Middle School softball question - PITCHING

cal

New member
My daughter pitches at 43' for her summer team and from what I understood it is universal for all 13 & 14U players. I was about to send a note to the diocese, as she plays for her school team, to get it moved from 40' - 43' throughout their rec ball league. In doing my research for this and learning USSSA and USA Softball all have their 14U pitchers at 43' I was shocked to learn that OHSAA public middle school ball is also at 40'. Any idea why this is? It seems like it's asking a lot of a girl who pitches all summer at 43' to have to change to 40' in the spring only to immediately go back to 43'. Yes, it is a first world problem. Just curious if anyone has any thoughts on this. thanks,
 

Yappi

Go Buckeyes
From my understanding, 12U is the last year of 40' for travel ball.

Maybe because the mound was moved back to 43' a few years ago, a few rec leagues may not have adopted it yet. Surprised about the OHSAA though. Middle school should be 43.
 

NewOldBlood

Well-known member
When my daughter was in middle school, the school team was considered a club team, so the coach set the mound up at 43 feet for our home games. We did play several school sanctioned teams on the road and the the mound was at 40 feet. I agree it doesn't make a lot of sense as the majority of girls playing in junior high would be 14u players, but I guess the decision was made for those who are still 12u and use to pitching from that distance.
 

cal

New member
Thanks for the replies. I thought I could hopefully sway the diocese to change the rule to 43' but I know how things work down there and they will never change it if the OHSAA has it at 40'. OHSAA seems like a much bigger hurdle. Plus, it's not like my girl is that awesome....I just wanted to remove an unnecessary hurdle for her. Thanks again!
 

Yappi

Go Buckeyes
Personally, I don't think there is much difference between 40' and 43', especially in middle school. I know there are 12U players that regularly play up to 14U and pitch both distances. Seems the one time it really comes into play is when the pitchers are overwhelmingly fast. Probably not much of an issue at any Middle Schools in the OHSAA.

Also, I think NewOldBlood might have it right, there are still a decent number of 12U girls in 7th grade. This keeps it consistent for them.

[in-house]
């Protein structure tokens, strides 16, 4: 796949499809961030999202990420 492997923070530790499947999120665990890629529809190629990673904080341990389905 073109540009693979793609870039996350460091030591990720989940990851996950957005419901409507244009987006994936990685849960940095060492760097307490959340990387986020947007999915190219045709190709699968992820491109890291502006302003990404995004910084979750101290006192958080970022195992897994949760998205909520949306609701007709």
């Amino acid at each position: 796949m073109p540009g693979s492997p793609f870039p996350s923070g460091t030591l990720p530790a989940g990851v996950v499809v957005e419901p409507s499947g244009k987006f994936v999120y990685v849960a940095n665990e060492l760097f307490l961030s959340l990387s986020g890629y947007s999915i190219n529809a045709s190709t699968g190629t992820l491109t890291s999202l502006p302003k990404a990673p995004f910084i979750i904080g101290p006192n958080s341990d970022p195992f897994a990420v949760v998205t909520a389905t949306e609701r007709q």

HSFB Fan

Well-known member
My daughter pitches at 43' for her summer team and from what I understood it is universal for all 13 & 14U players. I was about to send a note to the diocese, as she plays for her school team, to get it moved from 40' - 43' throughout their rec ball league. In doing my research for this and learning USSSA and USA Softball all have their 14U pitchers at 43' I was shocked to learn that OHSAA public middle school ball is also at 40'. Any idea why this is? It seems like it's asking a lot of a girl who pitches all summer at 43' to have to change to 40' in the spring only to immediately go back to 43'. Yes, it is a first world problem. Just curious if anyone has any thoughts on this. thanks,
Middle school and High school ball are much different than summer travel ball. The recreational teams are the feeders for middle/HS teams for the most part so they are trying to develop ladies that can pitch. If you watch a lot of middle school ball the ladies struggle getting the ball over the plate at 40' moving back would make these game walk fest.
 

Yappi

Go Buckeyes
Any idea how many middle schools field a softball team? I imagine it's not many as I've never seen one but there may be some pockets of the state where it is popular.
 

BigK72

Member
The team I coach for is a Club Team for the school. For our home games, we have the girls pitch from 43' and let the visiting team know that ahead of time. Some of the umps had an issue with it claiming that we were sanctioned school teams, so the mound had to be at 40'.